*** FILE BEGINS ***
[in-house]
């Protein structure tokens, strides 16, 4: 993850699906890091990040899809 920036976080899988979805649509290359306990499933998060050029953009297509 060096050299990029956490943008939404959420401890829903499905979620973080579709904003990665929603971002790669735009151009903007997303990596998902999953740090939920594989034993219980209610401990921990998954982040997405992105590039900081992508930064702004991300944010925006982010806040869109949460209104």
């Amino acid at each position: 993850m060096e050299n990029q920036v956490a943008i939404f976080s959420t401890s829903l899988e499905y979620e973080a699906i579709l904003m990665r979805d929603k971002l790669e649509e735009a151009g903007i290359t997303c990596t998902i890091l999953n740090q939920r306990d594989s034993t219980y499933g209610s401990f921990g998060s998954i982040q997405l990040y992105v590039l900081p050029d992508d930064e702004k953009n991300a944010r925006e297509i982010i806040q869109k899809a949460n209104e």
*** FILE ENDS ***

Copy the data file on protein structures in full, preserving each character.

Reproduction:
[in-house]
């Protein structure tokens, strides 16, 4: 993850699906890091990040899809 920036976080899988979805649509290359306990499933998060050029953009297509 060096050299990029956490943008939404959420401890829903499905979620973080579709904003990665929603971002790669735009151009903007997303990596998902999953740090939920594989034993219980209610401990921990998954982040997405992105590039900081992508930064702004991300944010925006982010806040869109949460209104």
């Amino acid at each position: 993850m060096e050299n990029q920036v956490a943008i939404f976080s959420t401890s829903l899988e499905y979620e973080a699906i579709l904003m990665r979805d929603k971002l790669e649509e735009a151009g903007i290359t997303c990596t998902i890091l999953n740090q939920r306990d594989s034993t219980y499933g209610s401990f921990g998060s998954i982040q997405l990040y992105v590039l900081p050029d992508d930064e702004k953009n991300a944010r925006e297509i982010i806040q869109k899809a949460n209104e």